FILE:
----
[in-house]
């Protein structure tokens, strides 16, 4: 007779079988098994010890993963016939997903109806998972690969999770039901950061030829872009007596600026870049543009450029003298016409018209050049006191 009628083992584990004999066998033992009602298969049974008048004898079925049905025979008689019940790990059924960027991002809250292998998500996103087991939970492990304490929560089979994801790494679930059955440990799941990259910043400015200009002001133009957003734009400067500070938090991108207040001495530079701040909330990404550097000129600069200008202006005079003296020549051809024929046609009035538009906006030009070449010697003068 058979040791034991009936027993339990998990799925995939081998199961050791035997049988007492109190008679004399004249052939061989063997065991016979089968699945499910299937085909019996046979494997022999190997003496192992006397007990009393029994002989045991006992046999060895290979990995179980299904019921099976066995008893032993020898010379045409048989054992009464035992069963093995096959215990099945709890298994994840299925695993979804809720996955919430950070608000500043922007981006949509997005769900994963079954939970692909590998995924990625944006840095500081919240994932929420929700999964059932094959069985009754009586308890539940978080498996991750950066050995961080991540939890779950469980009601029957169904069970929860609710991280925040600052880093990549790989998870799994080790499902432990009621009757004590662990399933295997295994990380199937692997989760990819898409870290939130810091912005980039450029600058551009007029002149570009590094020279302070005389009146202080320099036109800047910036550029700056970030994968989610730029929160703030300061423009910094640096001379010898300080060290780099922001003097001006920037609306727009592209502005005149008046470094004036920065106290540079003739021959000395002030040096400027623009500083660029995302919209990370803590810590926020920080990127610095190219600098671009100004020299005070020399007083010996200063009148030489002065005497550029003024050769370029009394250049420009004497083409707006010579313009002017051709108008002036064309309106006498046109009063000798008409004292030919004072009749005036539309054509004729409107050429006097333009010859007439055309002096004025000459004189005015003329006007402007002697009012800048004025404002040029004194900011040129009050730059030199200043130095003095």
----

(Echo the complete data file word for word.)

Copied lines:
[in-house]
């Protein structure tokens, strides 16, 4: 007779079988098994010890993963016939997903109806998972690969999770039901950061030829872009007596600026870049543009450029003298016409018209050049006191 009628083992584990004999066998033992009602298969049974008048004898079925049905025979008689019940790990059924960027991002809250292998998500996103087991939970492990304490929560089979994801790494679930059955440990799941990259910043400015200009002001133009957003734009400067500070938090991108207040001495530079701040909330990404550097000129600069200008202006005079003296020549051809024929046609009035538009906006030009070449010697003068 058979040791034991009936027993339990998990799925995939081998199961050791035997049988007492109190008679004399004249052939061989063997065991016979089968699945499910299937085909019996046979494997022999190997003496192992006397007990009393029994002989045991006992046999060895290979990995179980299904019921099976066995008893032993020898010379045409048989054992009464035992069963093995096959215990099945709890298994994840299925695993979804809720996955919430950070608000500043922007981006949509997005769900994963079954939970692909590998995924990625944006840095500081919240994932929420929700999964059932094959069985009754009586308890539940978080498996991750950066050995961080991540939890779950469980009601029957169904069970929860609710991280925040600052880093990549790989998870799994080790499902432990009621009757004590662990399933295997295994990380199937692997989760990819898409870290939130810091912005980039450029600058551009007029002149570009590094020279302070005389009146202080320099036109800047910036550029700056970030994968989610730029929160703030300061423009910094640096001379010898300080060290780099922001003097001006920037609306727009592209502005005149008046470094004036920065106290540079003739021959000395002030040096400027623009500083660029995302919209990370803590810590926020920080990127610095190219600098671009100004020299005070020399007083010996200063009148030489002065005497550029003024050769370029009394250049420009004497083409707006010579313009002017051709108008002036064309309106006498046109009063000798008409004292030919004072009749005036539309054509004729409107050429006097333009010859007439055309002096004025000459004189005015003329006007402007002697009012800048004025404002040029004194900011040129009050730059030199200043130095003095």